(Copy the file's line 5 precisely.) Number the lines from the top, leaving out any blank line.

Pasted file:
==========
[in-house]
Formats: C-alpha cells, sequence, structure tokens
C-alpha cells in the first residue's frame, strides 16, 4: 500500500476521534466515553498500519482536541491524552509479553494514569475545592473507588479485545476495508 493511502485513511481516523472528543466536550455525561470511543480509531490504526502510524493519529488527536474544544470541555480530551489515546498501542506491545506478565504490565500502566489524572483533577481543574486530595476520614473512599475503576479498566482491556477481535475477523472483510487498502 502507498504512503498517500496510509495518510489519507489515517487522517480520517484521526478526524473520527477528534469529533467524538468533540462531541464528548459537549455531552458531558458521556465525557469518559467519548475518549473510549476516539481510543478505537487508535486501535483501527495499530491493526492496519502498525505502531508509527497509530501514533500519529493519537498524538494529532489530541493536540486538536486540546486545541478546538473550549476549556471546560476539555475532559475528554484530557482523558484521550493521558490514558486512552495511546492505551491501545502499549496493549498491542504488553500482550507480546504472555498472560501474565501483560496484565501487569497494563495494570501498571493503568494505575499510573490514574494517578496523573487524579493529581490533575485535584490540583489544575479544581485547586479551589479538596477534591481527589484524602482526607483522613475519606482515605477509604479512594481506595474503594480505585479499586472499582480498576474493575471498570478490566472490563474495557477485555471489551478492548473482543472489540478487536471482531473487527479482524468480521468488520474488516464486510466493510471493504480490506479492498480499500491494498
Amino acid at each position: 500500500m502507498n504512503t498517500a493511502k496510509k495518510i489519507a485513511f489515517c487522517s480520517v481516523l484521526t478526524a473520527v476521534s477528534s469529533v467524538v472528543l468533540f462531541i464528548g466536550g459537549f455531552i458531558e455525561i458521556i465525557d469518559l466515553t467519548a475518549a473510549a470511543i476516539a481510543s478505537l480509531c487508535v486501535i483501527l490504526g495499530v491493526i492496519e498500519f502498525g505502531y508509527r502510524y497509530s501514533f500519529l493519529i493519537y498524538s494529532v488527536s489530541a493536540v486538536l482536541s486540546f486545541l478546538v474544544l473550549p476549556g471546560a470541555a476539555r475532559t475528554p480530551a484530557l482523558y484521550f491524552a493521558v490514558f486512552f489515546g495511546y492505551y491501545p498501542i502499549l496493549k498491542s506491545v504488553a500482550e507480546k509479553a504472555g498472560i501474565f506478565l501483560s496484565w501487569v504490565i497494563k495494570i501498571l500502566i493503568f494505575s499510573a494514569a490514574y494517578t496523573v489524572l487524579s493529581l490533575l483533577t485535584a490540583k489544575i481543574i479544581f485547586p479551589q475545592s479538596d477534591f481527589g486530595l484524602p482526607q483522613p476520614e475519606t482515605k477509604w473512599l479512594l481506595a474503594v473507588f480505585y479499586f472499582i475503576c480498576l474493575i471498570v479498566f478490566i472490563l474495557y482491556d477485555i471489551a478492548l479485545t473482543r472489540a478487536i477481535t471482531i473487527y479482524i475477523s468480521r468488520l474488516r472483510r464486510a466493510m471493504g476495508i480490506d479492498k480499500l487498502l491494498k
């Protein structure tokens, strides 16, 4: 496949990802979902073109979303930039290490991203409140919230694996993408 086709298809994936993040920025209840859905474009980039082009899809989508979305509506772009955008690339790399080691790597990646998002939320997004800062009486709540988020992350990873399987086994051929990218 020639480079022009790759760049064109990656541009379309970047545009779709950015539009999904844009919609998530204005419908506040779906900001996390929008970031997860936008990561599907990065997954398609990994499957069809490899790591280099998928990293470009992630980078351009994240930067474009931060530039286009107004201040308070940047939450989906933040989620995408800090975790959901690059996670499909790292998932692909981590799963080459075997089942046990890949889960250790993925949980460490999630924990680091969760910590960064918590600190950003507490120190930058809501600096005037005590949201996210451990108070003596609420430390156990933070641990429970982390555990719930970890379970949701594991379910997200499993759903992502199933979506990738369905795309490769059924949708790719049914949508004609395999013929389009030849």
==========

């Protein structure tokens, strides 16, 4: 496949990802979902073109979303930039290490991203409140919230694996993408 086709298809994936993040920025209840859905474009980039082009899809989508979305509506772009955008690339790399080691790597990646998002939320997004800062009486709540988020992350990873399987086994051929990218 020639480079022009790759760049064109990656541009379309970047545009779709950015539009999904844009919609998530204005419908506040779906900001996390929008970031997860936008990561599907990065997954398609990994499957069809490899790591280099998928990293470009992630980078351009994240930067474009931060530039286009107004201040308070940047939450989906933040989620995408800090975790959901690059996670499909790292998932692909981590799963080459075997089942046990890949889960250790993925949980460490999630924990680091969760910590960064918590600190950003507490120190930058809501600096005037005590949201996210451990108070003596609420430390156990933070641990429970982390555990719930970890379970949701594991379910997200499993759903992502199933979506990738369905795309490769059924949708790719049914949508004609395999013929389009030849």